Clarinettist and experimentalist, Heather Roche has one other gig on her curriculum vitae: blogging. Her website is its own triumph, a relentlessly prolific trail of instructions on extended techniques, abstract sound-making and other ideas for those playing clarinet and its sibling instruments. For these insightful posts, Roche has enjoyed such descriptions as ‘the Queen of clarinet multiphonics’ – the kind of praise you get when you exist on only the most niche corner of the internet. With categories and sub-categories of radical musical afterthought, Roche is single-handedly bringing up a next generation of contemporary explorers.

Roche’s encyclopaedia of knowledge is tried and tested. It is proof of a long history of personal dabbling, and of her immense versatility as a performer. Her adaptability is perhaps best heard on composer Christopher Fox’s recent release Headlong. A collection of extreme aesthetic deviations, Fox’s new pieces double up as exercises in quick-footed shapeshifting for the performer; they contain shards of melody, swung jazz, electronic supplements, overdubs, radical octave leaps and microtonal experiments. Amazingly, Roche is the CD’s sole performer, showcasing an understanding of her instrument that’s beyond lateral.

Roche’s repertoire for clarinet and electronics is staggering, a dropdown list of curiosities that includes the complex work of Enno Poppe, the sparse delicacy of Salvatore Sciarrino and the conceptual composition of Rebecca Saunders. The topic sentence of her PhD was ‘performer-composer relationships’, proving a commitment to delivering trustworthy interpretations of her counterpart’s material. Implicit in her practice is that the dialogue that goes into finessing a composition is its own extended technique. A recent musical friendship developed with electro-acoustic composer Pierre-Alexandre Tremblay, who wrote a piece for Roche’s upcoming hcmf// performance with accordionist Eva Zöllner. ‘There was a lot of back-and-forth between him and Eva, and he really seemed to get her instrument by the end. As a result of our dialogue, I think this piece is more or less a masterclass in how to write for clarinet and accordion’.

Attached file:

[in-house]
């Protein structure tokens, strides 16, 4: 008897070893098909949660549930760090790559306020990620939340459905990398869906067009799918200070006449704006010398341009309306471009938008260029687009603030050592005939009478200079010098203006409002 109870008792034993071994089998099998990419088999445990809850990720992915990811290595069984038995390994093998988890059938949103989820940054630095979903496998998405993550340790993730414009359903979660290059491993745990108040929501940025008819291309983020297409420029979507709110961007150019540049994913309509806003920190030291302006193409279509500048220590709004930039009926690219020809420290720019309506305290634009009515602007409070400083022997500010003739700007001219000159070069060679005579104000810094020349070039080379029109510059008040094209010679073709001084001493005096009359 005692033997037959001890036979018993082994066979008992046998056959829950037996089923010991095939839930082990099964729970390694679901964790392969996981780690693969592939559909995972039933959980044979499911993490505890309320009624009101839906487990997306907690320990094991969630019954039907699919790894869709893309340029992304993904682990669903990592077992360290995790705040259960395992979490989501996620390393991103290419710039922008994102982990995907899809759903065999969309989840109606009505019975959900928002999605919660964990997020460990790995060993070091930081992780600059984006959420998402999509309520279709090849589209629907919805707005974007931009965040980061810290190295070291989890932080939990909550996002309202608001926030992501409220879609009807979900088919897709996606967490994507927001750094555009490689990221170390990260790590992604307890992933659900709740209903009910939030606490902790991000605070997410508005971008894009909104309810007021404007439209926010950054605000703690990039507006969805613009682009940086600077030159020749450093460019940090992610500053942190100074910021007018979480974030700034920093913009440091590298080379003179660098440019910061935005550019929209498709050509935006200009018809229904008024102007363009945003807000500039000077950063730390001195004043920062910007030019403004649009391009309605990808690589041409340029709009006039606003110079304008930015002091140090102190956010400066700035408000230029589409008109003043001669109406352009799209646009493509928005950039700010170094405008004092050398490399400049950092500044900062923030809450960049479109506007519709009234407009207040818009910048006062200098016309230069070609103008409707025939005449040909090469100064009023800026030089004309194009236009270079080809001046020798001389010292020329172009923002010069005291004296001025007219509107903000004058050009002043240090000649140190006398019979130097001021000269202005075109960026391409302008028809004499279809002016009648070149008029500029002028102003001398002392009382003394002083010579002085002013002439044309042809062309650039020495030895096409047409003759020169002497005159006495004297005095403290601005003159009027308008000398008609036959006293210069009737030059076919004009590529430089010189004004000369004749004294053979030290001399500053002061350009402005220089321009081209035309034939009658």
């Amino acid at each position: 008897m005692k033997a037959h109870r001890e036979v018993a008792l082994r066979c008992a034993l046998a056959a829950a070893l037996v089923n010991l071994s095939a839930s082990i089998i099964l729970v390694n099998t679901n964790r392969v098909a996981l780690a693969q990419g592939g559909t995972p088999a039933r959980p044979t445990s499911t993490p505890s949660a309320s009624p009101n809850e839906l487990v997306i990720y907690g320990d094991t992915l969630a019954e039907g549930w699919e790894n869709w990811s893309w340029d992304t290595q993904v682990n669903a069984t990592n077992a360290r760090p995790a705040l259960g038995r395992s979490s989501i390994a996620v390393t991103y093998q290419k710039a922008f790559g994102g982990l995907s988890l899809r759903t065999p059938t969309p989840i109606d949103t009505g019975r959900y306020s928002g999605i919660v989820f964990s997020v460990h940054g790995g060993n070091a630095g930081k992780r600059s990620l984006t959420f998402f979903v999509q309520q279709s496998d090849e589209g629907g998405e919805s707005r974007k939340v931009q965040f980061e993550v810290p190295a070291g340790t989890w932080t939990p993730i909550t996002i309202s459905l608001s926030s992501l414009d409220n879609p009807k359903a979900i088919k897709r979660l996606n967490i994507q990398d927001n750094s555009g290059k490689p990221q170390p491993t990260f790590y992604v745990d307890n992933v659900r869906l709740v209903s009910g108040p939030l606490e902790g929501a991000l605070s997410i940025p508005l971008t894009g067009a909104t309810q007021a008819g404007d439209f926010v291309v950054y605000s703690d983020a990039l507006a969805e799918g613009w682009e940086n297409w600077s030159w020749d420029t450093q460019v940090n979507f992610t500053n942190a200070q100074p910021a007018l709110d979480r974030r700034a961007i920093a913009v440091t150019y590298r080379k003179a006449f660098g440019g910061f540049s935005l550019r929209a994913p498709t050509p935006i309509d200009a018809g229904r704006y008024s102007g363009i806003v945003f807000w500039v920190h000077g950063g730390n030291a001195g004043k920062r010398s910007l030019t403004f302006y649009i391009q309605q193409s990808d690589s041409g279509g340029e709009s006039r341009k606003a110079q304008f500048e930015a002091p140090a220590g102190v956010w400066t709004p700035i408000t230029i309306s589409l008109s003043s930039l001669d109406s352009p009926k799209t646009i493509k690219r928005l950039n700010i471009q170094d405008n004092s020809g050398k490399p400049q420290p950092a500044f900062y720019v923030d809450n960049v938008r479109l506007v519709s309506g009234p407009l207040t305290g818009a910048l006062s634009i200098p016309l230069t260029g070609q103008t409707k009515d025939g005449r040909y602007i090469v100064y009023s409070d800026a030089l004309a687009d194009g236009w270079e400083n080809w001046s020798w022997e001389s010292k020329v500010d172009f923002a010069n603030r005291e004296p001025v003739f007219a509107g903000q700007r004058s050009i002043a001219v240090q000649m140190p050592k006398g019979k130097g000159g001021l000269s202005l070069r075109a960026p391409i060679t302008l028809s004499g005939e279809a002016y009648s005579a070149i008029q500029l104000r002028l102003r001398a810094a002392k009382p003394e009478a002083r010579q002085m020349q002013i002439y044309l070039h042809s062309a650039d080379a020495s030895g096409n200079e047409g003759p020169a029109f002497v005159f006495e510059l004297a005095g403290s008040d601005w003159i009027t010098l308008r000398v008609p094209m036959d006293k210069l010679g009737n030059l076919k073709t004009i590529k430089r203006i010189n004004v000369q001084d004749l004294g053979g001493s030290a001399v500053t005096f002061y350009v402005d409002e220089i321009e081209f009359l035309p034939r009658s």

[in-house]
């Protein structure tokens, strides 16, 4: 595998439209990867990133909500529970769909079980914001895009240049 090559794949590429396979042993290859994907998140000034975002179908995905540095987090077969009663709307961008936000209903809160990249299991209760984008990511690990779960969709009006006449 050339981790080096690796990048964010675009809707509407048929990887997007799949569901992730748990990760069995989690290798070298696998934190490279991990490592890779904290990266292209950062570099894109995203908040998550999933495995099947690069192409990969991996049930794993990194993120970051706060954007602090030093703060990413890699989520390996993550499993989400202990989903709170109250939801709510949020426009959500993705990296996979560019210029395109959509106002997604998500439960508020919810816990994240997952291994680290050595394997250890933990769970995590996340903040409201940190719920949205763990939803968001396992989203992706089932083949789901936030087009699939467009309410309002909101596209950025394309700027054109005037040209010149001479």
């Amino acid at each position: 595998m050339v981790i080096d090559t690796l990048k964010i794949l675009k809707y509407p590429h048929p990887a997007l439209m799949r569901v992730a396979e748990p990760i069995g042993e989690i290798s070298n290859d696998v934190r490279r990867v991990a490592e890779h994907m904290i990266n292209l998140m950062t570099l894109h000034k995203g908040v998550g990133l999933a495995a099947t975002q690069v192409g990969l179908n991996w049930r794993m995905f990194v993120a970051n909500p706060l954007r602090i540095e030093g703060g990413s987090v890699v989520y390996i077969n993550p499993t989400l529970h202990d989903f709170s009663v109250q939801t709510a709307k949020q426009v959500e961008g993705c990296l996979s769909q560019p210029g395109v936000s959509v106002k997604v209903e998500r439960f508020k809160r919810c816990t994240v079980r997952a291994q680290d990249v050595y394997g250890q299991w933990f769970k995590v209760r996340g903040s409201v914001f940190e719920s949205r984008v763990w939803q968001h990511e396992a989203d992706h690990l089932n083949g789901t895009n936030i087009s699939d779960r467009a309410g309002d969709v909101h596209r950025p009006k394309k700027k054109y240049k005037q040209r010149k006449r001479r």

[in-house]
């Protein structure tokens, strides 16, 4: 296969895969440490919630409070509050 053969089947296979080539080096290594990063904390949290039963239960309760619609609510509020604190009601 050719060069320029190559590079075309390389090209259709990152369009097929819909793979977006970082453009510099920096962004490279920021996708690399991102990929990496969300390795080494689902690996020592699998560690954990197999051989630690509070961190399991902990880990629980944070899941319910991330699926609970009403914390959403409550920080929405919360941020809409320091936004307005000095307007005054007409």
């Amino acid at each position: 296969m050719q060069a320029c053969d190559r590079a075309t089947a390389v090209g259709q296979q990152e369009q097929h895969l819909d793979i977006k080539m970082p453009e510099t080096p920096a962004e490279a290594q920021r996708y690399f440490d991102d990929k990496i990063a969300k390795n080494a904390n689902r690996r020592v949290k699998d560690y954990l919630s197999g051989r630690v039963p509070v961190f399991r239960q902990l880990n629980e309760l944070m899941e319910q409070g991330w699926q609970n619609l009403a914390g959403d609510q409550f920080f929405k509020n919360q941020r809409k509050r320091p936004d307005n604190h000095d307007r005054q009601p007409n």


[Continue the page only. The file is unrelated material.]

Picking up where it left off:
Roche’s duo with accordionist Eva Zöllner is a prime example not only of the musical possibilities, but also the unexpected freedom, that comes from working with another player. An active partnership since 2016, their collaboration is a canny solution to knowing the unknowable – simply by sharing the stage, they make discoveries. They met when Roche was living in Cologne; temporary compatriots, they first performed together for Kölner Philharmonie’s Tripclubbing, a series of events hosting contemporary music under the neon glow of a modern club setting. ‘We discovered that we really loved being on stage together’, she notes, providing a simple answer to the lofty questions of how and why collaborations come about.

The duo instantly recognised a shared love of experiment and opportunity; the realisation was a resounding source of comfort, and even encouragement, for their work, bringing about radical performances they’d perhaps never have otherwise landed on. ‘There’s a great sense of trust and playfulness in our combined music-making, which makes it easier to take risks when trying new things on our instruments’. Tackling pieces like William Kuo’s Tubular Living, for makeshift ‘auxiliary’ instruments, is a lot easier when you have someone to take a leap of faith with.

Collaboration is not just a tool for Roche, but also an example of music’s potential to be more communal – a truly open source artform. Alongside her blog, Roche has been constructing her own ‘Wikipedia edit-athon’, championing women composers and addressing the issue of underrepresentation. Whether through online presence or at the concert hall, Roche is trying her best to do as much for the person as the piece – to bring artists up with the art.

See Heather Roche + Eva Zöllner perform at hcmf// 2018 on Monday 19 November, 10.30pm at Bates Mill Photographic Studio. Roche will also appear with Mimitabu in their concert on Friday 23 November, 12:00pm at Phipps Hall.

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